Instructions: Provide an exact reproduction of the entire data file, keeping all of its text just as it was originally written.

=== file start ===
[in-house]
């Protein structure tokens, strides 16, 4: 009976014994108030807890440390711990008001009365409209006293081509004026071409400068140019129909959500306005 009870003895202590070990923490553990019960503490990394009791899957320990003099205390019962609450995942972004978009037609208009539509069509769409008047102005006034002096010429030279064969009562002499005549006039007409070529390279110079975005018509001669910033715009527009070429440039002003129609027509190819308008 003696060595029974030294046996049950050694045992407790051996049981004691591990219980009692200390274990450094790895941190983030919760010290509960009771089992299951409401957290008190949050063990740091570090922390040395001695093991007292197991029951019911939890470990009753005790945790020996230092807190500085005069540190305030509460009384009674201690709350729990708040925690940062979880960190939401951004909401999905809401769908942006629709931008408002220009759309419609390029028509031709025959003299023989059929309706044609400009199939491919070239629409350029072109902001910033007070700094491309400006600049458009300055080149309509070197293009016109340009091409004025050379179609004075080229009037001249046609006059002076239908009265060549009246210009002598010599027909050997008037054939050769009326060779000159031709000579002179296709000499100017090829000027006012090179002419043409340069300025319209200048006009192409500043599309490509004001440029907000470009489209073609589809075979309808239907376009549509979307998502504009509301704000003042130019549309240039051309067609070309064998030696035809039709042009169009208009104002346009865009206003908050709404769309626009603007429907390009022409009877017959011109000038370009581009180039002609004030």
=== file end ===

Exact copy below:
[in-house]
């Protein structure tokens, strides 16, 4: 009976014994108030807890440390711990008001009365409209006293081509004026071409400068140019129909959500306005 009870003895202590070990923490553990019960503490990394009791899957320990003099205390019962609450995942972004978009037609208009539509069509769409008047102005006034002096010429030279064969009562002499005549006039007409070529390279110079975005018509001669910033715009527009070429440039002003129609027509190819308008 003696060595029974030294046996049950050694045992407790051996049981004691591990219980009692200390274990450094790895941190983030919760010290509960009771089992299951409401957290008190949050063990740091570090922390040395001695093991007292197991029951019911939890470990009753005790945790020996230092807190500085005069540190305030509460009384009674201690709350729990708040925690940062979880960190939401951004909401999905809401769908942006629709931008408002220009759309419609390029028509031709025959003299023989059929309706044609400009199939491919070239629409350029072109902001910033007070700094491309400006600049458009300055080149309509070197293009016109340009091409004025050379179609004075080229009037001249046609006059002076239908009265060549009246210009002598010599027909050997008037054939050769009326060779000159031709000579002179296709000499100017090829000027006012090179002419043409340069300025319209200048006009192409500043599309490509004001440029907000470009489209073609589809075979309808239907376009549509979307998502504009509301704000003042130019549309240039051309067609070309064998030696035809039709042009169009208009104002346009865009206003908050709404769309626009603007429907390009022409009877017959011109000038370009581009180039002609004030």